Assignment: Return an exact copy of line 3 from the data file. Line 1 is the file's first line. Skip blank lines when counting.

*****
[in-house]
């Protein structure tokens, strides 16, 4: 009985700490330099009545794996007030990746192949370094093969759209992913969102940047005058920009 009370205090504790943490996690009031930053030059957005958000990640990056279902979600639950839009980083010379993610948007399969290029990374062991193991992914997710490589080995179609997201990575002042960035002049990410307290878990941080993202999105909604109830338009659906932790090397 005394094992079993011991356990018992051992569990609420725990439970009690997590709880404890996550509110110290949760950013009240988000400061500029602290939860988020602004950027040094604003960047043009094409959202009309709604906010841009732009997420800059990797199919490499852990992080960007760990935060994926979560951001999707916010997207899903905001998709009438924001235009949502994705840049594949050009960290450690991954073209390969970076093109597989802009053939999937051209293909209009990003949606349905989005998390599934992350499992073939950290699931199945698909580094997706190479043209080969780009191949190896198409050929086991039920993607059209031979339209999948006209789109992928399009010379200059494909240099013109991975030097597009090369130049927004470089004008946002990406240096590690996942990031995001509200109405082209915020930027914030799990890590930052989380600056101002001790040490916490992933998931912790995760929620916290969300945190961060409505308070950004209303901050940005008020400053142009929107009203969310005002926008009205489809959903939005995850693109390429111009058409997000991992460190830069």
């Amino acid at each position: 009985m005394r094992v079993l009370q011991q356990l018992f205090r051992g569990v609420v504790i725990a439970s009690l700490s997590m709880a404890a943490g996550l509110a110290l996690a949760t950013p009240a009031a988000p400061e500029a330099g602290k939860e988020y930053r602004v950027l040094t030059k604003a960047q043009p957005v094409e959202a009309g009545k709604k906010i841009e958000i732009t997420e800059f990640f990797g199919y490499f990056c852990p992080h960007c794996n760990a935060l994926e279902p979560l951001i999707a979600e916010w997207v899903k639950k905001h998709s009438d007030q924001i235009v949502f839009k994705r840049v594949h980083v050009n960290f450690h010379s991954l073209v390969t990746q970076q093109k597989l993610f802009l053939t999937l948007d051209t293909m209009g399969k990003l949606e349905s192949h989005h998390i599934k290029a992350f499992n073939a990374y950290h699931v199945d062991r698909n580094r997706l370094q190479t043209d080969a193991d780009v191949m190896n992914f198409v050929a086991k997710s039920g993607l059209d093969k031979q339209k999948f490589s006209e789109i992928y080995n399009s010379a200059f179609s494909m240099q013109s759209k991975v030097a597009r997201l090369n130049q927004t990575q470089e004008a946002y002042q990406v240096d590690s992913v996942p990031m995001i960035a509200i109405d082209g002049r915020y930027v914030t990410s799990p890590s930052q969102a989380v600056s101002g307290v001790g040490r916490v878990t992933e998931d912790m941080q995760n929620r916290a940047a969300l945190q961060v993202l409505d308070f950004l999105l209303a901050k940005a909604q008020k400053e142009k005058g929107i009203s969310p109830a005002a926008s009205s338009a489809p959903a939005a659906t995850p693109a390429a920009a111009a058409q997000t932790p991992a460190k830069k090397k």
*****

């Amino acid at each position: 009985m005394r094992v079993l009370q011991q356990l018992f205090r051992g569990v609420v504790i725990a439970s009690l700490s997590m709880a404890a943490g996550l509110a110290l996690a949760t950013p009240a009031a988000p400061e500029a330099g602290k939860e988020y930053r602004v950027l040094t030059k604003a960047q043009p957005v094409e959202a009309g009545k709604k906010i841009e958000i732009t997420e800059f990640f990797g199919y490499f990056c852990p992080h960007c794996n760990a935060l994926e279902p979560l951001i999707a979600e916010w997207v899903k639950k905001h998709s009438d007030q924001i235009v949502f839009k994705r840049v594949h980083v050009n960290f450690h010379s991954l073209v390969t990746q970076q093109k597989l993610f802009l053939t999937l948007d051209t293909m209009g399969k990003l949606e349905s192949h989005h998390i599934k290029a992350f499992n073939a990374y950290h699931v199945d062991r698909n580094r997706l370094q190479t043209d080969a193991d780009v191949m190896n992914f198409v050929a086991k997710s039920g993607l059209d093969k031979q339209k999948f490589s006209e789109i992928y080995n399009s010379a200059f179609s494909m240099q013109s759209k991975v030097a597009r997201l090369n130049q927004t990575q470089e004008a946002y002042q990406v240096d590690s992913v996942p990031m995001i960035a509200i109405d082209g002049r915020y930027v914030t990410s799990p890590s930052q969102a989380v600056s101002g307290v001790g040490r916490v878990t992933e998931d912790m941080q995760n929620r916290a940047a969300l945190q961060v993202l409505d308070f950004l999105l209303a901050k940005a909604q008020k400053e142009k005058g929107i009203s969310p109830a005002a926008s009205s338009a489809p959903a939005a659906t995850p693109a390429a920009a111009a058409q997000t932790p991992a460190k830069k090397k």